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Think you have to go all the way to Norfolk or Richmond to hear a great symphony performance? Think again. On March 6 and 8, a new local orchestra will present a concert designed to delight audiences, featuring a home-grown musical prodigy. The Hampton Roads Philharmonic will team up with Sterling Elliott, a 15-year-old cellist from Newport News, to present the impassioned Elgar Cello Concerto, along with another romantic masterpiece, the “Unfinished Symphony” by Schubert.
The orchestra is only a year-and-a-half old, but it has already generated buzz in Hampton Roads. According to conductor Steven Brindle, “[t]he greatest strength of our orchestra is definitely our players.” Made up of semi-professional local musicians from all walks of life- doctors, physicists, and students, among others- Brindle commends their volunteering of time, effort, and talent. In fact, he chose the pieces for this concert especially to highlight the orchestra’s musical ability, as well as to excite the audience. “The Elgar and the Schubert are perennial favorites among listeners,” he said. “And our opening piece, the overture from the Barber of Seville by Rossini, almost everyone will recognize from Saturday morning cartoons.” The piece was parodied by the Warner Brothers over 60 years ago in the short, the Rabbit of Seville.
Sterling Elliott, in his own words, was born to play the cello. “[My mom] always wanted a family quartet, so then I just started playing cello ‘cuz I was like, the last one born,” he laughs. Born and raised in Hampton Roads, he has won competitions around the country and was even featured recently as a soloist with the Cleveland Symphony Orchestra, one of the premier orchestras in the nation. When Brindle first heard a recording of Elliott, he was blown away. “I thought to myself, this guy is going to be a world-class cellist someday,” he recalls. Due to Elliott’s intense performing schedule, he will only be able to rehearse with the orchestra twice before the performances. “There are some potential pitfalls in the fourth movement, especially with all the tempo changes,” says Brindle. He has confidence in his players, though, and adds, “I’m looking forward to hearing the audience’s reaction.”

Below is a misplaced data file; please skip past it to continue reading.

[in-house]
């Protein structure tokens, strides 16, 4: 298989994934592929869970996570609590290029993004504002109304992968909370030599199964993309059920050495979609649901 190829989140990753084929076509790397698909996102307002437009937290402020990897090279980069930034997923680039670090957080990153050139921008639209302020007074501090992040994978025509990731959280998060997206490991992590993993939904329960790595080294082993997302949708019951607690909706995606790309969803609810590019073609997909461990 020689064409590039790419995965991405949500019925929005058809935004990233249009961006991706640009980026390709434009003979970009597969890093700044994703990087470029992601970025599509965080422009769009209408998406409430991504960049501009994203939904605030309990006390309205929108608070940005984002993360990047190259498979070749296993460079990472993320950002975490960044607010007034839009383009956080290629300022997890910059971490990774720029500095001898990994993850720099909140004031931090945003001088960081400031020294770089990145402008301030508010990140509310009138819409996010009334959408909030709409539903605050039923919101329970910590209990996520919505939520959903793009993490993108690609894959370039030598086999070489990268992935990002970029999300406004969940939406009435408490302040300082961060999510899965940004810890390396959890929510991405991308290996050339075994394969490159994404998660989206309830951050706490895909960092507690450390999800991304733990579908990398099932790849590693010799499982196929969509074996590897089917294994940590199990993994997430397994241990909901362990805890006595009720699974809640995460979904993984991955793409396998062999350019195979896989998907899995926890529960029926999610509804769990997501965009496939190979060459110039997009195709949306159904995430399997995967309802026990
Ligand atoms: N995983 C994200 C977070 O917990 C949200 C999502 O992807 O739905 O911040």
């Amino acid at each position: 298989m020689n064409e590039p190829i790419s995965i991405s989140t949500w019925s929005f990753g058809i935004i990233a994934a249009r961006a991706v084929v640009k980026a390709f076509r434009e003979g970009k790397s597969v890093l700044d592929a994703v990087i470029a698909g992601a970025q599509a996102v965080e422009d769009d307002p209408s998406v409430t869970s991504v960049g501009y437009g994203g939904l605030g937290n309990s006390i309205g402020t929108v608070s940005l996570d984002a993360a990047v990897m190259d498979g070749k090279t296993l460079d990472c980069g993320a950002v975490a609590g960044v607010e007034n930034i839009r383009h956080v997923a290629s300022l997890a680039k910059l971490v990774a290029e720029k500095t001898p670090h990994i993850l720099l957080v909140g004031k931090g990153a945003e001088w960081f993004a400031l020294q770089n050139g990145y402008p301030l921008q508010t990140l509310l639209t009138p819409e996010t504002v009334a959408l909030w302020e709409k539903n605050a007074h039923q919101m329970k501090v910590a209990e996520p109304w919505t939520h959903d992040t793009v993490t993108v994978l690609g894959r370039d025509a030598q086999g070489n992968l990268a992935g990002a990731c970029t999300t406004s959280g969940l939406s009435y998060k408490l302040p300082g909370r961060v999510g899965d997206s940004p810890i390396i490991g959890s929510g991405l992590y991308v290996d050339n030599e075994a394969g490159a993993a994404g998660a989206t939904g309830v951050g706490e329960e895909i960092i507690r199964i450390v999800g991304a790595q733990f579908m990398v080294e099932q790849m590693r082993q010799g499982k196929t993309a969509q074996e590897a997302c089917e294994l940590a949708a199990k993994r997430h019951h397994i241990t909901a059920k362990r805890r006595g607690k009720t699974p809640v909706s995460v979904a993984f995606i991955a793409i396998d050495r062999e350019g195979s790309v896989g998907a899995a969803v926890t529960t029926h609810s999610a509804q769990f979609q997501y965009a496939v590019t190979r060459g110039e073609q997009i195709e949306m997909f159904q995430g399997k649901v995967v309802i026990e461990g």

For those who have never attended a classical music performance before, Brindle has a simple tip for getting the most enjoyment- try to remember the melodies. “They’ll be laid out at the beginning of the piece, and as it progresses, you’ll hear them morph and change in unexpected ways.” In the classical era (Mozart, for example), each movement would have different themes. But in the romantic era which followed, composers pushed those boundaries. “In the Schubert Unfinished Symphony, he uses similar themes in both movements that use a syncopated rhythm – yet the movements remain different. Schubert was bridging classical and romantic styles. It’s one of the reasons I find the piece so fascinating.”
There are two opportunities to hear the performance:
March 6 at 8 pm
American Theater in Hampton
Tickets $20; $10 for students, senior, and military; also, groups of 10 tickets may be purchased for $10 each
available online here or by phone at 757-722-2787
March 8 at 4 pm
Trinity United Methodist Church (part of the Sundays at 4 series)
Tickets $20; $5 for students
available online here or by phone at 757-375-9140